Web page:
Growing Up in Working Class Youngstown — William F. Maag, Sr.

william f maag sr

William F. Maag, Sr at the time he was elected to the Ohio Assembly. Photo via New York Public Library Digital Collections

With the passing of the “old” Vindicator on August 31, 2019, there have been many stories of the family who owned the paper through most of its history. William F. Maag, Jr. has received a great deal of attention. He was editor and publisher of the paper from 1924 until his death in 1968. His initials form the call letters for WFMJ radio and TV. Maag Library at Youngstown State is named after him. Maag opened in my last year at Youngstown State and quickly became a favorite place to study. However, not only would there not have been a William F. Maag, Jr. Without his father, there is a good chance that there would have been no Vindicator.

William F. Maag, Sr. was born in Ebingen, in the state of Wurtemberg in southern Germany on February 28, 1850. At age 14, he was apprenticed to a printer. Three years later, before completing the four year apprenticeship, he came to America, settling first in Milwaukee working for The Daily Herald, a German paper, then moving to Watertown, Wisconsin, working for another German paper. It was there he met his wife, Elizabeth Ducasse, marrying her in 1872. After several years with another German paper in Fort Wayne, Indiana, he came to Youngstown in 1875 and purchased the Rundschau. The name could be translated “magazine” or “review” but also could be translated “panorama,” “wide view,” or “full view in all directions.” Under Maag, it performed that function in two ways as the only German language newspaper between Cleveland and Pittsburgh, and by drawing on correspondence from throughout Germany, giving a “panorama” of German news.

The Vindicator was started in July of 1869 by J. H. Odell as a weekly. The paper passed through a succession of owners up until 1887. At about that time, they tried a twice daily paper which struggled financially. A fire in the newsroom led to the paper being put up for auction. Maag was there, putting in what turned out to be the only bid, even though he didn’t want to purchase the paper. He actually didn’t really have enough money to make a go of it alone and entered into a partnership with John H. Webb, who had both the money, and a pleasing writing style. Webb became president and Maag treasurer and business manager. They launched a daily in 1889. In 1893, they built the Vindicator building, installed new equipment, and began a long history at Boardman and Phelps.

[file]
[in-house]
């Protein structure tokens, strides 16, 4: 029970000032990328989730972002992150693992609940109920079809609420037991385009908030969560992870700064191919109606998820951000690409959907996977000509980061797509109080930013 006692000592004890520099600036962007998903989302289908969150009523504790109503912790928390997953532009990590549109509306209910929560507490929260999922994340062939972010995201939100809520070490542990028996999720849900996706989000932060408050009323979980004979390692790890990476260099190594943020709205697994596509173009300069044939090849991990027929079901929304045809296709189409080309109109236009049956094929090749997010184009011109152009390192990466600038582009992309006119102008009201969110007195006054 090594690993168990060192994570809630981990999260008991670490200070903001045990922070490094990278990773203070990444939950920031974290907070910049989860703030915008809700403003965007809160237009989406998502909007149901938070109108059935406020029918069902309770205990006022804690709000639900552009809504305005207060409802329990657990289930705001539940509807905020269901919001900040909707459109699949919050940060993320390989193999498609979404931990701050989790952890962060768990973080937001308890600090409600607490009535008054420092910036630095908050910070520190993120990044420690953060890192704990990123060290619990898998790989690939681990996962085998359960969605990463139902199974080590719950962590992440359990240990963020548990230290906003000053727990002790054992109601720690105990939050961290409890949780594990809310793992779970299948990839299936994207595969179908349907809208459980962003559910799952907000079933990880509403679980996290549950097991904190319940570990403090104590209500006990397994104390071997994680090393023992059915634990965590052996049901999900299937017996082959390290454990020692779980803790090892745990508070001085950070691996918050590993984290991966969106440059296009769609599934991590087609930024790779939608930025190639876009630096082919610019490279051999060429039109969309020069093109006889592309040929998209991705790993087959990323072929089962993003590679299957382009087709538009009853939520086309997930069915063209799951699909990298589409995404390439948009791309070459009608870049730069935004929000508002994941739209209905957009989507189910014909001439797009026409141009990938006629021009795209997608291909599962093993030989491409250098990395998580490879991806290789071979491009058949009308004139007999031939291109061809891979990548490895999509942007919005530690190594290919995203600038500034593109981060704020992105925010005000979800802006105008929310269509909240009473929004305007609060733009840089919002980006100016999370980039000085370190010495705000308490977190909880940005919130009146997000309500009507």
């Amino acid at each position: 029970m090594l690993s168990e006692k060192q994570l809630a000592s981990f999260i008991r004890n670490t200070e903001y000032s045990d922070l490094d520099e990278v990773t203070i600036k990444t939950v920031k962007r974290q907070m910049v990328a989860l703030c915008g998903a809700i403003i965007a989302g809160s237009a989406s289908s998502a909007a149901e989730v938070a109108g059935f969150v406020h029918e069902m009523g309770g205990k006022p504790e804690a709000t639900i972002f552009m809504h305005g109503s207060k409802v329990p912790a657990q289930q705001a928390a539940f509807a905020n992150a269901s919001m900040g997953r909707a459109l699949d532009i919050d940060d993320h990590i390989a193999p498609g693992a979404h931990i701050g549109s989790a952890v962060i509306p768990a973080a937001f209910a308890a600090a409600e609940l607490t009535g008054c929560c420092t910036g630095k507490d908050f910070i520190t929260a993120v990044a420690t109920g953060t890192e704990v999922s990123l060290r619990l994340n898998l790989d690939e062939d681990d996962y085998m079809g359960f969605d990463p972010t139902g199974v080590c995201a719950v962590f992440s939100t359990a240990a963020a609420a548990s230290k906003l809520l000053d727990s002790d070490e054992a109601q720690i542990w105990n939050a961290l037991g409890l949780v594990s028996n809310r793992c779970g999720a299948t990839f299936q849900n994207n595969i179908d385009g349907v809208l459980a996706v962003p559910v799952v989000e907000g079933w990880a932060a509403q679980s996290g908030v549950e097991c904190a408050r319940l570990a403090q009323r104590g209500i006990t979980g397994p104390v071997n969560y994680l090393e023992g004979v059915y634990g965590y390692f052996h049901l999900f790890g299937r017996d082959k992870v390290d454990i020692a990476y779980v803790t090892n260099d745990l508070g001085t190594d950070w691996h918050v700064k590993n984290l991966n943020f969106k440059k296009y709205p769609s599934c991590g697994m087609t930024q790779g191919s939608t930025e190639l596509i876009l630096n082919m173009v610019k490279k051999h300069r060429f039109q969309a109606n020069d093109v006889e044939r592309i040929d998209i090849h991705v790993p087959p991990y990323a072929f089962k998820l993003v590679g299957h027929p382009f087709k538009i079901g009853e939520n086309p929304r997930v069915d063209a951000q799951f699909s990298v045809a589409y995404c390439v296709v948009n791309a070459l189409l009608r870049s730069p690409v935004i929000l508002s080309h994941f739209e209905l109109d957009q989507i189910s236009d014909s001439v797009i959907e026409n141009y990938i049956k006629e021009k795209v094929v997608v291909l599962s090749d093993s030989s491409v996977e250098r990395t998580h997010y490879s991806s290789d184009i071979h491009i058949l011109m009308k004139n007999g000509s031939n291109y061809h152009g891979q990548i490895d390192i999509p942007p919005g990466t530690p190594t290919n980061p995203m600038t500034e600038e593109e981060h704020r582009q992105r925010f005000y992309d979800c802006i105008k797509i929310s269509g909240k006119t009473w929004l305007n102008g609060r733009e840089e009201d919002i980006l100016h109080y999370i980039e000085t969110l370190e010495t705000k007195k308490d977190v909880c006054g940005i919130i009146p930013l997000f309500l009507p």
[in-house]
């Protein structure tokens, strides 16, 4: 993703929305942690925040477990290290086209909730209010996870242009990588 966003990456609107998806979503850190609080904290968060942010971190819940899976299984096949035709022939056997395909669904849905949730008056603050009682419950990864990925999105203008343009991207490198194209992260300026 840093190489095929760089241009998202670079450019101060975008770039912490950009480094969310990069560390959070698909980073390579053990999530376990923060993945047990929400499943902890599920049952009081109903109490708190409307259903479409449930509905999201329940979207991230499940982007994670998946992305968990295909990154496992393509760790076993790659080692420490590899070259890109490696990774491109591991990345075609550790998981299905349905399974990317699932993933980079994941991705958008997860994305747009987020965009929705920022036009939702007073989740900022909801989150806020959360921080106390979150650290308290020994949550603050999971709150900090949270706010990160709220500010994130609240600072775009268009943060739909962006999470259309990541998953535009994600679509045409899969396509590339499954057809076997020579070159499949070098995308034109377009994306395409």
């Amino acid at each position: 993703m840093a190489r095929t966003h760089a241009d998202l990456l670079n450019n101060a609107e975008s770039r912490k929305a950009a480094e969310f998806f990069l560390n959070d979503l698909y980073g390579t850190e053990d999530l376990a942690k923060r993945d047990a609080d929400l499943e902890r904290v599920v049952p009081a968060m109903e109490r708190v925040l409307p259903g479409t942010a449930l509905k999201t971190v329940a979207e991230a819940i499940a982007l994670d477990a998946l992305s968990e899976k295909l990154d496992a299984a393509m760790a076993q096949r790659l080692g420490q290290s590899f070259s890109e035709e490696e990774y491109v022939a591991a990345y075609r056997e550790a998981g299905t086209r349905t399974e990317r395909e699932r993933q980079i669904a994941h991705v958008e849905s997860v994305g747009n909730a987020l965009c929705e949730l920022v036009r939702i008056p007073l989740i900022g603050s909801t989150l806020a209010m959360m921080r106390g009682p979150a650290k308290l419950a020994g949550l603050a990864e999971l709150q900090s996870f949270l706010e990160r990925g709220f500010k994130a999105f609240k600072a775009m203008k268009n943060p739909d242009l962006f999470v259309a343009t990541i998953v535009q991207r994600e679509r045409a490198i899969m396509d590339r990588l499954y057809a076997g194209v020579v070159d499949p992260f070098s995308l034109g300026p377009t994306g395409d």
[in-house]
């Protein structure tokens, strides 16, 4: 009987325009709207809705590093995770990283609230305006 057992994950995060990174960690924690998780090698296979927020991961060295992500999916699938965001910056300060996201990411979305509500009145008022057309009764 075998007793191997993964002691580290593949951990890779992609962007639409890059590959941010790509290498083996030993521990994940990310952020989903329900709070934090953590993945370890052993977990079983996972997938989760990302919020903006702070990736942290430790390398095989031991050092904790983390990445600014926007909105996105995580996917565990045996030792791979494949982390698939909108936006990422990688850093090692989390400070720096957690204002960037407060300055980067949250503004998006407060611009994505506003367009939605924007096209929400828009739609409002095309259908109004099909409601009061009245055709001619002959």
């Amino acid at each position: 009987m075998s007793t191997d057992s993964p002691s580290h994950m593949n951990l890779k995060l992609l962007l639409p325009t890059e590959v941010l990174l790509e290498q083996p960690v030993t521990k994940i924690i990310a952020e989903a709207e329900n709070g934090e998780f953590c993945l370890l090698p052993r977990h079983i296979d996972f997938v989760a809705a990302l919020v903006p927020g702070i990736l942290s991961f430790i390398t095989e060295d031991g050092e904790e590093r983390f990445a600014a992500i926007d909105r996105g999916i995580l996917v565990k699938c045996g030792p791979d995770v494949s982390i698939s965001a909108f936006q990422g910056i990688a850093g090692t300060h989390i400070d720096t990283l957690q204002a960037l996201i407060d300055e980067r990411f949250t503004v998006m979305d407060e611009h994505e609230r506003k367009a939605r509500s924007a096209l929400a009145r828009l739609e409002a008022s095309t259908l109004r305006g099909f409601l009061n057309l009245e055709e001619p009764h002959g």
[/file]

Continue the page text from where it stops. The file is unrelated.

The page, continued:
In the early days, The Vindicator shared offices with the Rundschau, which Maag continued to publish until 1917, around the time of America’s entry into World War I. On September 28 of that year, the Associated Press reported the suspension of the Rundschau from being published “on account of misunderstandings which frequently arise through German newspapers.”

Maag not only set The Vindicator on a firm financial footing. He was elected for a term to the Ohio Assembly. He served as a presidential elector in 1912, a trustee of the Glenwood Avenue Children’s Home and was active with the Masonic order. He continued his active leadership of The Vindicator until days before his death on April 10, 1924. The Vindicator for that date described him as “dying in the harness.” He was 75 years old.

His son succeeded him in 1924, publishing the paper until 1968. When William F. Maag, Jr. died, William J. Brown succeeded as publisher and president. When he died in 1981 Betty J. H. Brown Jagnow became publisher and president. Soon, her son Mark Brown took over as general manager, a position in which he served until the paper ceased publication on August 31.

Sad as the ending of this family dynasty of publishing The Vindicator is, it might be encouraging to remember that were it not for William F. Maag, Sr., and a lone bid at an auction, we would not be talking about a paper with a 150 year history, but one that was only a minor footnote in journalistic history, lasting a mere 18 years.

 

 

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